We’ve often discussed the tactics favored by denialists, and prominent among these is the ad hominem attack. Physicians who speak out against quackery and speak up for science-based medicine are often often accused of lacking compassion. Orac wrote a little bit about the topic today. (OK, Orac never writes a “little bit” about anything, but it’s worth the read.)
The basic argument is that “conventional” doctors ignore patients’ experiences, deny them care that may work simply because science says it won’t, and a whole bunch of other things I don’t really understand. And while they whine about our lack of compassion, they wish ill on us and our loved ones. I don’t hear a lot of real doctors doing that.
Let me tell you what physicians’ compassion is: it’s listening to a patient, talking to a patient, and formulating a plan for a patient based on science and the doctor’s knowledge of the individual.
What clearly is not compassion is making false promises, and offering miracles. What is not compassion is convincing a patient that you are the only one with access to these miracles, and that everyone else has it wrong. One of the wonders of science-based medicine is that, for the most common and serious problems, most doctors will give you similar advice, and that advice will be based on what is likely to help, and less likely to harm.
Cranks and denialists hate being confronted with truth. An ignorant fool over at some fringe autism website recently launched an attack on a doctor whom he perceives to have wronged him. Orac wrote quite a bit about it, so I won’t repeat his points, but there are a few things that need re-emphasizing.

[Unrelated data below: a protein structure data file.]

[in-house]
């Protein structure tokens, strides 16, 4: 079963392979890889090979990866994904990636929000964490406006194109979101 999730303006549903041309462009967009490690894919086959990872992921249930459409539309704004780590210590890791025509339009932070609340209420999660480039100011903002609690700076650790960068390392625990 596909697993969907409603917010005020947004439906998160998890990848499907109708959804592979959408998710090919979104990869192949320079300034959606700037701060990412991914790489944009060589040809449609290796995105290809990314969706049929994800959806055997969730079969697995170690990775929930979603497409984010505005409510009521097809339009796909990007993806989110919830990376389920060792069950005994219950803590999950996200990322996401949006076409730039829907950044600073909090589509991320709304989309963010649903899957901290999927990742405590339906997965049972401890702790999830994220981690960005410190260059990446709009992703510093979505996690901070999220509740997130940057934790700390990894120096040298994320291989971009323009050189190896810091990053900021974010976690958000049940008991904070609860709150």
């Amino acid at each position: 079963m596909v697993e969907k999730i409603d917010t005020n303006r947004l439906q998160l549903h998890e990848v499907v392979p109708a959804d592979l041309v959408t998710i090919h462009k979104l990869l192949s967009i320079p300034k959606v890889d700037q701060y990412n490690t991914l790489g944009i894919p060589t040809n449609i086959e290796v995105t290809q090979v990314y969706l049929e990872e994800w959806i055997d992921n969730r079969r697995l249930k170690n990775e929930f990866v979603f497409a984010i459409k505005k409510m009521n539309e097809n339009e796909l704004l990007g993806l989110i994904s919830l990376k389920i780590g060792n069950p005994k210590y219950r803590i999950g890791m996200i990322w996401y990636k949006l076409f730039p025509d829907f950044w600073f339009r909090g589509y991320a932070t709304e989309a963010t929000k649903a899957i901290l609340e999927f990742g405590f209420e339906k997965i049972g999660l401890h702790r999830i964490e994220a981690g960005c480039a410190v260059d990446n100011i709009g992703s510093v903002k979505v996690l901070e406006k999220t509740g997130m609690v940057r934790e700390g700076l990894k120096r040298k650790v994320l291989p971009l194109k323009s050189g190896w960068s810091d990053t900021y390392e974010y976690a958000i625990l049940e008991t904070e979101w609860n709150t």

This anti-vaccination cult leader singled out Dr. David Gorski, a surgeon and scientist who writes for sciencebasedmedicine.com. I know this guy. I’ve sat down and broken bread with him. I’ve read his posts over at SBM. This guy does not lack compassion. More importantly, he is a real doctor. He doesn’t promise miracles, and he actually cures cancers (by most conventional definitions). And that requires teamwork. He actually has to be able to work and play well with oncologists, pathologists, radiation oncologists, and the rest of the supporting staff of a modern cancer center. If he can’t cure someone, he won’t lie to them. Would it be more compassionate for him to lie and then perform unnecessary operations?
That is what the cranks and quacks offer: bad information, bad advice, and bad outcomes. But they wrap it in a veneer of pseudo-compassion, as if that makes it OK.
It’s not OK. Real doctors are out there every day preventing and treating disease, and occassionally saving a life. Quacks, at there mildest, offer pipe dreams, at their worst, a clean kill.